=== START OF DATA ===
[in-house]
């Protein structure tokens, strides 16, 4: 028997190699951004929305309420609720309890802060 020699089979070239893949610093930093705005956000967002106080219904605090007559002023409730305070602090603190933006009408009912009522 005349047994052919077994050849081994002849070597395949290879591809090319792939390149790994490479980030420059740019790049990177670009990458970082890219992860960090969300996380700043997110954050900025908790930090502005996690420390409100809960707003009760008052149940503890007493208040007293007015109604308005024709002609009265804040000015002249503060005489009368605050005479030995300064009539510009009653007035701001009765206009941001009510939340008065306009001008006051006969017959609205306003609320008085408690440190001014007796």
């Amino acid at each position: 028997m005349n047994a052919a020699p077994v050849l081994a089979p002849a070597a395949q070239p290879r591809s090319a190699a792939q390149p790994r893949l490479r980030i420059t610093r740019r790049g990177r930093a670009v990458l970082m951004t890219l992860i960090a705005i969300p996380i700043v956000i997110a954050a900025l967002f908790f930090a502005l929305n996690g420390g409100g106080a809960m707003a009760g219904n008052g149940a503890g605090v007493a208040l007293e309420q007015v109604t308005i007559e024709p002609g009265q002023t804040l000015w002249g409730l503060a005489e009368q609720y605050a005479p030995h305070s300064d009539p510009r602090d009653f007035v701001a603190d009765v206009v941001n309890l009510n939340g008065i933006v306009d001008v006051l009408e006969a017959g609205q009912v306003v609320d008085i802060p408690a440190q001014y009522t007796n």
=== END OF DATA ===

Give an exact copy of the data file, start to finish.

[in-house]
């Protein structure tokens, strides 16, 4: 028997190699951004929305309420609720309890802060 020699089979070239893949610093930093705005956000967002106080219904605090007559002023409730305070602090603190933006009408009912009522 005349047994052919077994050849081994002849070597395949290879591809090319792939390149790994490479980030420059740019790049990177670009990458970082890219992860960090969300996380700043997110954050900025908790930090502005996690420390409100809960707003009760008052149940503890007493208040007293007015109604308005024709002609009265804040000015002249503060005489009368605050005479030995300064009539510009009653007035701001009765206009941001009510939340008065306009001008006051006969017959609205306003609320008085408690440190001014007796």
């Amino acid at each position: 028997m005349n047994a052919a020699p077994v050849l081994a089979p002849a070597a395949q070239p290879r591809s090319a190699a792939q390149p790994r893949l490479r980030i420059t610093r740019r790049g990177r930093a670009v990458l970082m951004t890219l992860i960090a705005i969300p996380i700043v956000i997110a954050a900025l967002f908790f930090a502005l929305n996690g420390g409100g106080a809960m707003a009760g219904n008052g149940a503890g605090v007493a208040l007293e309420q007015v109604t308005i007559e024709p002609g009265q002023t804040l000015w002249g409730l503060a005489e009368q609720y605050a005479p030995h305070s300064d009539p510009r602090d009653f007035v701001a603190d009765v206009v941001n309890l009510n939340g008065i933006v306009d001008v006051l009408e006969a017959g609205q009912v306003v609320d008085i802060p408690a440190q001014y009522t007796n």